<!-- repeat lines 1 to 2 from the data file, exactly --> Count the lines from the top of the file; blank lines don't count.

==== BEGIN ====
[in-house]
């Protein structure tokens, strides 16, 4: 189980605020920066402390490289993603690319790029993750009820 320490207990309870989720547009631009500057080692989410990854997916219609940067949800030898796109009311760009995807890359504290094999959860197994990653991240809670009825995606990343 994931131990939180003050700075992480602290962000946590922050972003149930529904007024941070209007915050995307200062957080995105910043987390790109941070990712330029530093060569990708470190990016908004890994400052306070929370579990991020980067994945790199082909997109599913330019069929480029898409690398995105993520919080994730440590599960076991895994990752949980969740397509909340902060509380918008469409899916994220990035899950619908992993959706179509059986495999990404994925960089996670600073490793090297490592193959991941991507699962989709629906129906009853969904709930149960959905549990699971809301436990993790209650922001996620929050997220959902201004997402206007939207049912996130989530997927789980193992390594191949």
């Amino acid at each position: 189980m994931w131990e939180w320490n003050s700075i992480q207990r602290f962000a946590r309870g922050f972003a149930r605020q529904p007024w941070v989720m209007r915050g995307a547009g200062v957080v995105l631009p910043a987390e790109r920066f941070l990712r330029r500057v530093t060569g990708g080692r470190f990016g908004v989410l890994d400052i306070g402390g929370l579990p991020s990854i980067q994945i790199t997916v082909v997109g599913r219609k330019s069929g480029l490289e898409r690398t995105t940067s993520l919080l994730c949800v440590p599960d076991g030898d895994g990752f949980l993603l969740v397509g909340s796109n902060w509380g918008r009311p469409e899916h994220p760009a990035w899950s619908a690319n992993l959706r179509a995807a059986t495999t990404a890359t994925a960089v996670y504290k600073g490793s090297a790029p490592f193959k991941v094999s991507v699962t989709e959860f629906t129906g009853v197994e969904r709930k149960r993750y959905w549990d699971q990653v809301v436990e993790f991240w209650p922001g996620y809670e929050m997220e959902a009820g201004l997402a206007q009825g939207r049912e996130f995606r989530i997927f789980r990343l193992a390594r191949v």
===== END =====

[in-house]
């Protein structure tokens, strides 16, 4: 189980605020920066402390490289993603690319790029993750009820 320490207990309870989720547009631009500057080692989410990854997916219609940067949800030898796109009311760009995807890359504290094999959860197994990653991240809670009825995606990343 994931131990939180003050700075992480602290962000946590922050972003149930529904007024941070209007915050995307200062957080995105910043987390790109941070990712330029530093060569990708470190990016908004890994400052306070929370579990991020980067994945790199082909997109599913330019069929480029898409690398995105993520919080994730440590599960076991895994990752949980969740397509909340902060509380918008469409899916994220990035899950619908992993959706179509059986495999990404994925960089996670600073490793090297490592193959991941991507699962989709629906129906009853969904709930149960959905549990699971809301436990993790209650922001996620929050997220959902201004997402206007939207049912996130989530997927789980193992390594191949």